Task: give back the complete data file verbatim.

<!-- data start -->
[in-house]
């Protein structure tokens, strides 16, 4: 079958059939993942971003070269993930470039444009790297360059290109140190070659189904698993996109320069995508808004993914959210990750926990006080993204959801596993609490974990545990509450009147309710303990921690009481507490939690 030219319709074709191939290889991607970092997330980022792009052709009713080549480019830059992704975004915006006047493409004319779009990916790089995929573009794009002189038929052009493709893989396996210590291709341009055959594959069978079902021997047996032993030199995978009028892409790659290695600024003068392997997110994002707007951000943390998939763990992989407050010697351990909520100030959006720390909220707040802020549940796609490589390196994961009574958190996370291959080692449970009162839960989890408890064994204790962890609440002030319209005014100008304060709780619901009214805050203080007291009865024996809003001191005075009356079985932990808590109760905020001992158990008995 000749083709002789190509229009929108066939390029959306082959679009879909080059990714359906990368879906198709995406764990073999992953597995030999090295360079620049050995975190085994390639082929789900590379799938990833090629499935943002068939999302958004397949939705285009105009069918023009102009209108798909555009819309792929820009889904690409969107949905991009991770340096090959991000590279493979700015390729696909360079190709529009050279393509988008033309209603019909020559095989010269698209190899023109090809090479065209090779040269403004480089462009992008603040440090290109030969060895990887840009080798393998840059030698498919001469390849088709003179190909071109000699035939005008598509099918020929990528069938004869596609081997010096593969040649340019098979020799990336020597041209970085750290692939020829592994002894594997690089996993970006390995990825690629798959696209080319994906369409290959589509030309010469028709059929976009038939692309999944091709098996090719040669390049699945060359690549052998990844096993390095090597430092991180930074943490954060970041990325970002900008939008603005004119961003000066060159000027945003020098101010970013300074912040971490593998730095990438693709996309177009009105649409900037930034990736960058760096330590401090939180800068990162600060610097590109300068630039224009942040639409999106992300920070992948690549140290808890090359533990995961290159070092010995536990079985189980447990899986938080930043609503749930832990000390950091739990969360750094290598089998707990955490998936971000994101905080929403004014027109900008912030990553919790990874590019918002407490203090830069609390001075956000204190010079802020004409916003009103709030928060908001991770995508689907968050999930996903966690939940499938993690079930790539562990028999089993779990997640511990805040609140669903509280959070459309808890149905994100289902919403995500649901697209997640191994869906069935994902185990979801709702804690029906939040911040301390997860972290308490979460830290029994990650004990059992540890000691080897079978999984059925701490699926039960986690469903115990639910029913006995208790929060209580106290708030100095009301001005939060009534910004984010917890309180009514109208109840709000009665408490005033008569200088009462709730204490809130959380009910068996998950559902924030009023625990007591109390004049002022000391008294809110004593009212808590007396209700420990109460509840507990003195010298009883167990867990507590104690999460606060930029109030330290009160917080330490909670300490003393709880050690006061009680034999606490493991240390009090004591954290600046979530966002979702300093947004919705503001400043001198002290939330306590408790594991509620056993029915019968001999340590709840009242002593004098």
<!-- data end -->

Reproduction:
[in-house]
């Protein structure tokens, strides 16, 4: 079958059939993942971003070269993930470039444009790297360059290109140190070659189904698993996109320069995508808004993914959210990750926990006080993204959801596993609490974990545990509450009147309710303990921690009481507490939690 030219319709074709191939290889991607970092997330980022792009052709009713080549480019830059992704975004915006006047493409004319779009990916790089995929573009794009002189038929052009493709893989396996210590291709341009055959594959069978079902021997047996032993030199995978009028892409790659290695600024003068392997997110994002707007951000943390998939763990992989407050010697351990909520100030959006720390909220707040802020549940796609490589390196994961009574958190996370291959080692449970009162839960989890408890064994204790962890609440002030319209005014100008304060709780619901009214805050203080007291009865024996809003001191005075009356079985932990808590109760905020001992158990008995 000749083709002789190509229009929108066939390029959306082959679009879909080059990714359906990368879906198709995406764990073999992953597995030999090295360079620049050995975190085994390639082929789900590379799938990833090629499935943002068939999302958004397949939705285009105009069918023009102009209108798909555009819309792929820009889904690409969107949905991009991770340096090959991000590279493979700015390729696909360079190709529009050279393509988008033309209603019909020559095989010269698209190899023109090809090479065209090779040269403004480089462009992008603040440090290109030969060895990887840009080798393998840059030698498919001469390849088709003179190909071109000699035939005008598509099918020929990528069938004869596609081997010096593969040649340019098979020799990336020597041209970085750290692939020829592994002894594997690089996993970006390995990825690629798959696209080319994906369409290959589509030309010469028709059929976009038939692309999944091709098996090719040669390049699945060359690549052998990844096993390095090597430092991180930074943490954060970041990325970002900008939008603005004119961003000066060159000027945003020098101010970013300074912040971490593998730095990438693709996309177009009105649409900037930034990736960058760096330590401090939180800068990162600060610097590109300068630039224009942040639409999106992300920070992948690549140290808890090359533990995961290159070092010995536990079985189980447990899986938080930043609503749930832990000390950091739990969360750094290598089998707990955490998936971000994101905080929403004014027109900008912030990553919790990874590019918002407490203090830069609390001075956000204190010079802020004409916003009103709030928060908001991770995508689907968050999930996903966690939940499938993690079930790539562990028999089993779990997640511990805040609140669903509280959070459309808890149905994100289902919403995500649901697209997640191994869906069935994902185990979801709702804690029906939040911040301390997860972290308490979460830290029994990650004990059992540890000691080897079978999984059925701490699926039960986690469903115990639910029913006995208790929060209580106290708030100095009301001005939060009534910004984010917890309180009514109208109840709000009665408490005033008569200088009462709730204490809130959380009910068996998950559902924030009023625990007591109390004049002022000391008294809110004593009212808590007396209700420990109460509840507990003195010298009883167990867990507590104690999460606060930029109030330290009160917080330490909670300490003393709880050690006061009680034999606490493991240390009090004591954290600046979530966002979702300093947004919705503001400043001198002290939330306590408790594991509620056993029915019968001999340590709840009242002593004098």